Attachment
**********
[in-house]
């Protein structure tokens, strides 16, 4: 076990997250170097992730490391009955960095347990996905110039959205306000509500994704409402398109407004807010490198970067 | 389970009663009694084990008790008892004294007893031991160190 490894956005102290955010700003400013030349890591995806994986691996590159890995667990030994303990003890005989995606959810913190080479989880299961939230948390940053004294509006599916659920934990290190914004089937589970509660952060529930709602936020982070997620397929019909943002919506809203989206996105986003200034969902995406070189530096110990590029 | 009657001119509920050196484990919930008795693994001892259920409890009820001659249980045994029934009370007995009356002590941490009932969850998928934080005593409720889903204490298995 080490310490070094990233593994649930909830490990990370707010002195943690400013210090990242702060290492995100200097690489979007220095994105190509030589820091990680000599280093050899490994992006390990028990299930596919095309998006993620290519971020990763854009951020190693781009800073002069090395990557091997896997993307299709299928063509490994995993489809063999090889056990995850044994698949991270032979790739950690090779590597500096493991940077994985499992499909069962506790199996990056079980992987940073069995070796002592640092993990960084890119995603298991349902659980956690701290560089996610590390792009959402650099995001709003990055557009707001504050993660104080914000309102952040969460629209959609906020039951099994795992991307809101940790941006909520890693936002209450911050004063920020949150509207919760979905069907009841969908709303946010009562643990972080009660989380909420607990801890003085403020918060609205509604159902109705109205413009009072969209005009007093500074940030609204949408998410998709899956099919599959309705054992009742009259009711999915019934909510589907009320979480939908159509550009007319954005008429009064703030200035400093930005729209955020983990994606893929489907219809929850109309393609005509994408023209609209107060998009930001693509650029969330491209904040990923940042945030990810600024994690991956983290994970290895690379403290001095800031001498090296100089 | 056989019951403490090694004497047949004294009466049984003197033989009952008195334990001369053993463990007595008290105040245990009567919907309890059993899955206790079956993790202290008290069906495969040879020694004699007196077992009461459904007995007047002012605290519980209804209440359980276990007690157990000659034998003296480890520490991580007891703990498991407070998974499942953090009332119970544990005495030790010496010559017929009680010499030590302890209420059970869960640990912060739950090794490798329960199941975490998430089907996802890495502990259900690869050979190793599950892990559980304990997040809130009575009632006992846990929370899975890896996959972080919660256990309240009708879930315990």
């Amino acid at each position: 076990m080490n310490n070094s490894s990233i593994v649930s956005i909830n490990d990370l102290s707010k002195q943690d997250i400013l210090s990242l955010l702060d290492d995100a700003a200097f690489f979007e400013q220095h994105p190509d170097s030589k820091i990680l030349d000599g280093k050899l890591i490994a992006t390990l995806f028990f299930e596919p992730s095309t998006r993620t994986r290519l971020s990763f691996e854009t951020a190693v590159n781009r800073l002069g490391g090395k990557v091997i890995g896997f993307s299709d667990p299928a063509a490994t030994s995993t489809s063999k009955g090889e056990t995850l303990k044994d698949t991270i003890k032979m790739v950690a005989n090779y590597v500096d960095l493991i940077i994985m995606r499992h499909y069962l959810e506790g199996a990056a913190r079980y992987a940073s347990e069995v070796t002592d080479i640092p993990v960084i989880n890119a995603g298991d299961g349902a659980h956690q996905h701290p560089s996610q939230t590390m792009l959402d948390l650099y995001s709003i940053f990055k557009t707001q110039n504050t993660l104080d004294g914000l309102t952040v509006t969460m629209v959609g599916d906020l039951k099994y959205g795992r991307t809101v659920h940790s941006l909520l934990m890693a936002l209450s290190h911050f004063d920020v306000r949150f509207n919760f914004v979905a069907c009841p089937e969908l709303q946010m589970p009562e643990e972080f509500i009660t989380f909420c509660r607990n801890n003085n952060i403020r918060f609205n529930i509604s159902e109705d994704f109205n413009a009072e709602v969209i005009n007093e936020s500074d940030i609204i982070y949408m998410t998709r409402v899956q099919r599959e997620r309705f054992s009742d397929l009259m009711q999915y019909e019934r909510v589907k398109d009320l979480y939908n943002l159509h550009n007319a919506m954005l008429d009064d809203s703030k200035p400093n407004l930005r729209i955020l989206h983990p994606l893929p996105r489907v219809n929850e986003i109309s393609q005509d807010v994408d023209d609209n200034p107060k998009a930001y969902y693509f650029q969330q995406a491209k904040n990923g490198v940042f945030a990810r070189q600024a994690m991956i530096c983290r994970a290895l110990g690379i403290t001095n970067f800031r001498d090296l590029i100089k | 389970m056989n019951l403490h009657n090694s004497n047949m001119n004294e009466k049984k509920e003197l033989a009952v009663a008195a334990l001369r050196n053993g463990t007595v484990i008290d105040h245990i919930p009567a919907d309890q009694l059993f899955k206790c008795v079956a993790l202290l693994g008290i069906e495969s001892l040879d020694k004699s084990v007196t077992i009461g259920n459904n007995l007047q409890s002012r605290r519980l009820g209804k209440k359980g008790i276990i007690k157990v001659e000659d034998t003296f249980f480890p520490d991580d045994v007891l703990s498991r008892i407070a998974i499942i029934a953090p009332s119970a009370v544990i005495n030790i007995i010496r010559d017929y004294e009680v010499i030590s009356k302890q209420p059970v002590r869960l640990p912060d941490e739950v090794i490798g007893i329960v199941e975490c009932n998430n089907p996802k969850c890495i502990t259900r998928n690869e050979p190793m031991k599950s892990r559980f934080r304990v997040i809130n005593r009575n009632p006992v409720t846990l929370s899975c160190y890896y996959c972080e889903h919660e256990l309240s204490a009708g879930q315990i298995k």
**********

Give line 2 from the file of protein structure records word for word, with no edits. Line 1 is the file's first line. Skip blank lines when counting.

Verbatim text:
């Protein structure tokens, strides 16, 4: 076990997250170097992730490391009955960095347990996905110039959205306000509500994704409402398109407004807010490198970067 | 389970009663009694084990008790008892004294007893031991160190 490894956005102290955010700003400013030349890591995806994986691996590159890995667990030994303990003890005989995606959810913190080479989880299961939230948390940053004294509006599916659920934990290190914004089937589970509660952060529930709602936020982070997620397929019909943002919506809203989206996105986003200034969902995406070189530096110990590029 | 009657001119509920050196484990919930008795693994001892259920409890009820001659249980045994029934009370007995009356002590941490009932969850998928934080005593409720889903204490298995 080490310490070094990233593994649930909830490990990370707010002195943690400013210090990242702060290492995100200097690489979007220095994105190509030589820091990680000599280093050899490994992006390990028990299930596919095309998006993620290519971020990763854009951020190693781009800073002069090395990557091997896997993307299709299928063509490994995993489809063999090889056990995850044994698949991270032979790739950690090779590597500096493991940077994985499992499909069962506790199996990056079980992987940073069995070796002592640092993990960084890119995603298991349902659980956690701290560089996610590390792009959402650099995001709003990055557009707001504050993660104080914000309102952040969460629209959609906020039951099994795992991307809101940790941006909520890693936002209450911050004063920020949150509207919760979905069907009841969908709303946010009562643990972080009660989380909420607990801890003085403020918060609205509604159902109705109205413009009072969209005009007093500074940030609204949408998410998709899956099919599959309705054992009742009259009711999915019934909510589907009320979480939908159509550009007319954005008429009064703030200035400093930005729209955020983990994606893929489907219809929850109309393609005509994408023209609209107060998009930001693509650029969330491209904040990923940042945030990810600024994690991956983290994970290895690379403290001095800031001498090296100089 | 056989019951403490090694004497047949004294009466049984003197033989009952008195334990001369053993463990007595008290105040245990009567919907309890059993899955206790079956993790202290008290069906495969040879020694004699007196077992009461459904007995007047002012605290519980209804209440359980276990007690157990000659034998003296480890520490991580007891703990498991407070998974499942953090009332119970544990005495030790010496010559017929009680010499030590302890209420059970869960640990912060739950090794490798329960199941975490998430089907996802890495502990259900690869050979190793599950892990559980304990997040809130009575009632006992846990929370899975890896996959972080919660256990309240009708879930315990």